2. At the end of the transaction, roll back the database command executed on the proxy connection object obtained in step 1, and then close the proxy connection object. After the transaction ends, the rollback operation will not affect the executed SQL operation commands)

3. The essence of declarative transaction management:

There are two ways to
open the transaction : display start transaction | begin, end the transaction through commit | rollback,
close the autocommit in the database autocommit set autocommit = 0; MySQL turns on autocommit by default; end the transaction by manually committing or performing a rollback operation

Spring turns off automatic submission in the database: Turn off automatic submission before the method is executed, and then turn on automatic submission after the method is executed.
org.springframework.jdbc.datasource.DataSourceTransactionManager.java source code implementation:

@Override
	protected void doBegin(Object transaction, TransactionDefinition definition) {
    
    
	…………………………
		if (con.getAutoCommit()) {
    
    
				txObject.setMustRestoreAutoCommit(true);
				if (logger.isDebugEnabled()) {
    
    
					logger.debug("Switching JDBC Connection [" + con + "] to manual commit");
				}
				con.setAutoCommit(false);
			}
	…………………………
}
@Override
protected void doCleanupAfterCompletion(Object transaction) {
    
    
	DataSourceTransactionObject txObject = (DataSourceTransactionObject) transaction;
    ……………………………
	// Reset connection.
	Connection con = txObject.getConnectionHolder().getConnection();
	try {
    
    
		if (txObject.isMustRestoreAutoCommit()) {
    
    
			con.setAutoCommit(true);
		}
		DataSourceUtils.resetConnectionAfterTransaction(con, txObject.getPreviousIsolationLevel());
	}
	catch (Throwable ex) {
    
    
		logger.debug("Could not reset JDBC Connection after transaction", ex);
	}
	…………………………
}

problem:

After the automatic commit is turned off, if the transaction has not been completed, that is, how to deal with the SQL operations that have been executed when the commit or rollback is not executed manually?

C3P0's default strategy is to roll back any uncommitted transactions.
C3P0 is an open source JDBC connection pool that implements data source and JNDI binding, and supports JDBC3 specification and JDBC2 standard extensions. Open source projects currently using it include Hibernate, Spring, etc.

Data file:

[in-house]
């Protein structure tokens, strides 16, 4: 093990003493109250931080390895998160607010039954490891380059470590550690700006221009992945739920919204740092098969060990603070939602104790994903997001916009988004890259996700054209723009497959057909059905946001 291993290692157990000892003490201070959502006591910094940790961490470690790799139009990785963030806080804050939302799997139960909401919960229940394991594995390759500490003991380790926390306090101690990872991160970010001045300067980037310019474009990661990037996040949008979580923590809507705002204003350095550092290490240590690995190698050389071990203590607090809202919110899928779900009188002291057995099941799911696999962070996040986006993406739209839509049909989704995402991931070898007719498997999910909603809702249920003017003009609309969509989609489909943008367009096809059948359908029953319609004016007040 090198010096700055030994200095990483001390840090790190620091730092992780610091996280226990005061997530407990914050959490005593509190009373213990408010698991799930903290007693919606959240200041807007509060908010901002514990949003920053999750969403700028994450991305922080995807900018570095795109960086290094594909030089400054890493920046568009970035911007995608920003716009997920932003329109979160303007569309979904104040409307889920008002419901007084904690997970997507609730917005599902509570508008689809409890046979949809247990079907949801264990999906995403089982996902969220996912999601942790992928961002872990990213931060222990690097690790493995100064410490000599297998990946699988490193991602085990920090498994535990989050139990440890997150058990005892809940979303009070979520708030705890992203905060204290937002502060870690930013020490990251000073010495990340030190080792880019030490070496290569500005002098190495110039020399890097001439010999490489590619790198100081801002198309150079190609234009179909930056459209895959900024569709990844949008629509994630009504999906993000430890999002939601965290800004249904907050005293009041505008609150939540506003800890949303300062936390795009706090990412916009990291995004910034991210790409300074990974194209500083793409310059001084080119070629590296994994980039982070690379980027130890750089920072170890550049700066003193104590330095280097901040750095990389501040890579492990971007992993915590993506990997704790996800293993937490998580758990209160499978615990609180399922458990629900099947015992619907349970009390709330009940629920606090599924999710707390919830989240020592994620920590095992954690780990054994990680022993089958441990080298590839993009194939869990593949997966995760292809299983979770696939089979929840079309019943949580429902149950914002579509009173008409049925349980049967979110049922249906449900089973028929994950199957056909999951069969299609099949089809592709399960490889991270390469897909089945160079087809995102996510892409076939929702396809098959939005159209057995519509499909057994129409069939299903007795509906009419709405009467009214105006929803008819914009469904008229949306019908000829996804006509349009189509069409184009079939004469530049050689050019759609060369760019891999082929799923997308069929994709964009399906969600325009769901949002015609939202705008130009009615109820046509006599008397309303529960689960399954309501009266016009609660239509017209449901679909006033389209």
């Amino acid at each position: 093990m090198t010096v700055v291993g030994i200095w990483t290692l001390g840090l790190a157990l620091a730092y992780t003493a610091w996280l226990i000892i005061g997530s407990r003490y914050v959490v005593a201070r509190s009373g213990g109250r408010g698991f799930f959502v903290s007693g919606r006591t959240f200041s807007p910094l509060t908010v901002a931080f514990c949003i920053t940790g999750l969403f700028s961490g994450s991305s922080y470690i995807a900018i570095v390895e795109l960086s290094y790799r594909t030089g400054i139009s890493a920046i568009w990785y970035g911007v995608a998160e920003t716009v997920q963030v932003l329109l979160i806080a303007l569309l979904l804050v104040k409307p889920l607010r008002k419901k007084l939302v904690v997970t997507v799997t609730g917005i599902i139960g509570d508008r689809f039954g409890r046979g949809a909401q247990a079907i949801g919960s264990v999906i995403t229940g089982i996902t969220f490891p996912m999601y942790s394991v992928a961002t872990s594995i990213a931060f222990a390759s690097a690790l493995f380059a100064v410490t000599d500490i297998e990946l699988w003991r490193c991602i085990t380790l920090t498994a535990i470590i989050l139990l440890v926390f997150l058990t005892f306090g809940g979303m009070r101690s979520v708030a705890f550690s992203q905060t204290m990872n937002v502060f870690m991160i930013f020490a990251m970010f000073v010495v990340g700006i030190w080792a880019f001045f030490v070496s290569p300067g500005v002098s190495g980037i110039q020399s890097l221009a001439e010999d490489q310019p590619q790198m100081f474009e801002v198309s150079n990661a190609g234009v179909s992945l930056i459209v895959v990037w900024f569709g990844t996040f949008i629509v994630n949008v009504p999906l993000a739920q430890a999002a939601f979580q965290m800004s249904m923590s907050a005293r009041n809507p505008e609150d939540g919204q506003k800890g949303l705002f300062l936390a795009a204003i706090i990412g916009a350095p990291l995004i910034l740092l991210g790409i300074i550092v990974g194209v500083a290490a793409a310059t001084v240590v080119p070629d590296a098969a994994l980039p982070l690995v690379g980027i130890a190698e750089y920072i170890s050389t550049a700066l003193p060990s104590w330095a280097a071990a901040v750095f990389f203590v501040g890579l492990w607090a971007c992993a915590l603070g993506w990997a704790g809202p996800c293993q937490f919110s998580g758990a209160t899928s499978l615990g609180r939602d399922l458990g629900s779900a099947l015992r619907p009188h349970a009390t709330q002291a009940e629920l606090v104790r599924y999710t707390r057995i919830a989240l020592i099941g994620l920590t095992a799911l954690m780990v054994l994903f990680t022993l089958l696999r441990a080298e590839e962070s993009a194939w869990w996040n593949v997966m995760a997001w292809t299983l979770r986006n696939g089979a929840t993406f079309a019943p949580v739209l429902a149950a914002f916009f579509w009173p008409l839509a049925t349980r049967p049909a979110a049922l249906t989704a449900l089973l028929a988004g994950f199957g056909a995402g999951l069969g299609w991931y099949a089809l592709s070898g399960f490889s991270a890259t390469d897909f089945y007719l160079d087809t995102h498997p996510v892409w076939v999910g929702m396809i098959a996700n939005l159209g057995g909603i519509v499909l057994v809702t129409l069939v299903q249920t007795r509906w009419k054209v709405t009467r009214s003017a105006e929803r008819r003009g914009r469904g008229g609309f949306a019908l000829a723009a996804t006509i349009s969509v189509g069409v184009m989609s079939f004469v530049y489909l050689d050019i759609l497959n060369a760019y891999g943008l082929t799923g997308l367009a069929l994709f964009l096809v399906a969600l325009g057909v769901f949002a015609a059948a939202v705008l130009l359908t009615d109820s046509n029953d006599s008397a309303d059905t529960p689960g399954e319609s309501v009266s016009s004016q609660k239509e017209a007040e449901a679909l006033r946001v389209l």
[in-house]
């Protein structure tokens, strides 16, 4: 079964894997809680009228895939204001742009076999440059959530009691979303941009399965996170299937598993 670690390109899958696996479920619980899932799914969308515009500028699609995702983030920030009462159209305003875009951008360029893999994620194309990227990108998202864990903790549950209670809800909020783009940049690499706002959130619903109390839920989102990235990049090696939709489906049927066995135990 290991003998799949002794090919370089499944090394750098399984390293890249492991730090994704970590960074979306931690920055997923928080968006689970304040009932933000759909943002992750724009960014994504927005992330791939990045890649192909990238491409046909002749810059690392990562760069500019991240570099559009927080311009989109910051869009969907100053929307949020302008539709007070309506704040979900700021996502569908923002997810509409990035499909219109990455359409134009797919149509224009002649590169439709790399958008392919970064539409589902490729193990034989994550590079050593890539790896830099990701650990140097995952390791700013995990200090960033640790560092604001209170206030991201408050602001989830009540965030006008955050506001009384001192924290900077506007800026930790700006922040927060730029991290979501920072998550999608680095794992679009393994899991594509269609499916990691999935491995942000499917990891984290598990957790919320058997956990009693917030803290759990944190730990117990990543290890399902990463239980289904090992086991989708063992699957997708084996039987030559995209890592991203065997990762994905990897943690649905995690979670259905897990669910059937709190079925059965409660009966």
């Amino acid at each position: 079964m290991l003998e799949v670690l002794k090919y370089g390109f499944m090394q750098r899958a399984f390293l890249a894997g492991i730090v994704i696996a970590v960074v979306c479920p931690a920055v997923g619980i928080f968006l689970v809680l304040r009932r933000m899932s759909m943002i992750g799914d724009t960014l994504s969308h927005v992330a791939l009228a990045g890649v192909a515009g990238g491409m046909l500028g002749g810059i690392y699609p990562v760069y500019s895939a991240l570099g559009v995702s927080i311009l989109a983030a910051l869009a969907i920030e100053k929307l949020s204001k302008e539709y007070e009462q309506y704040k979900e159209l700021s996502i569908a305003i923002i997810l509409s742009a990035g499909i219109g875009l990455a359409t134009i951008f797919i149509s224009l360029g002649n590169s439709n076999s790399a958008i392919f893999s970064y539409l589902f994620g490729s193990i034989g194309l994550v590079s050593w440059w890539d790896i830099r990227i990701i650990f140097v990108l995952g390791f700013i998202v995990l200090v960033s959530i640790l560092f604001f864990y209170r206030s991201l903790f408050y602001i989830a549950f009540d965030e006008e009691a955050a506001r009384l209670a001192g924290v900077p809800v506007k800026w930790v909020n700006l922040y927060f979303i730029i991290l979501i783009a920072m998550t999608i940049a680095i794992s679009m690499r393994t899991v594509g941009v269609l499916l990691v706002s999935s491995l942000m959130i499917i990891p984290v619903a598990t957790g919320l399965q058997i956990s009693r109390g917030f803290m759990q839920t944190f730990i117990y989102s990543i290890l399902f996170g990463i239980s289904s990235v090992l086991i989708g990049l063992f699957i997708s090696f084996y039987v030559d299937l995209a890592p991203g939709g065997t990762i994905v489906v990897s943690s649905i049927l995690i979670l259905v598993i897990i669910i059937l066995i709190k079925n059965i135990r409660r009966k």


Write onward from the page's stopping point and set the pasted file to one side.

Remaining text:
JNDI (Java Naming and Directory Interface, Java Naming and Directory Interface) is a standard Java naming system interface provided by SUN. JNDI provides a unified client API, through different The access provider interface JNDI Service Supply Interface (SPI) is implemented. The manager maps the JNDI API to a specific naming service and directory system, so that Java applications can interact with these naming services and directory services.

4. Spring transaction features

All spring transaction management strategy classes inherit from the org.springframework.transaction.PlatformTransactionManager interface

public interface PlatformTransactionManager {
    
    
  TransactionStatus getTransaction(TransactionDefinition definition)
  throws TransactionException;
  void commit(TransactionStatus status) throws TransactionException;
  void rollback(TransactionStatus status) throws TransactionException;

Transaction isolation level: refers to the degree of isolation between several concurrent transactions

  1. @Transactional(isolation = Isolation.READ_UNCOMMITTED): Read uncommitted data (dirty reads will occur, non-repeatable reads) basically not used

  2. @Transactional(isolation = Isolation.READ_COMMITTED): Read the submitted data (non-repeatable reads and phantom reads will appear)

  3. @Transactional(isolation = Isolation.REPEATABLE_READ): Repeatable reading (phantom reading will appear)

  4. @Transactional(isolation = Isolation.SERIALIZABLE): serialization

Transaction propagation behavior: If a transaction context already exists before starting the current transaction, there are several options to specify the execution behavior of a transactional method

  1. TransactionDefinition.PROPAGATION_REQUIRED:
    If there is a transaction currently, join the transaction; if there is no transaction currently, create a new transaction. This is the default value.

  2. TransactionDefinition.PROPAGATION_REQUIRES_NEW: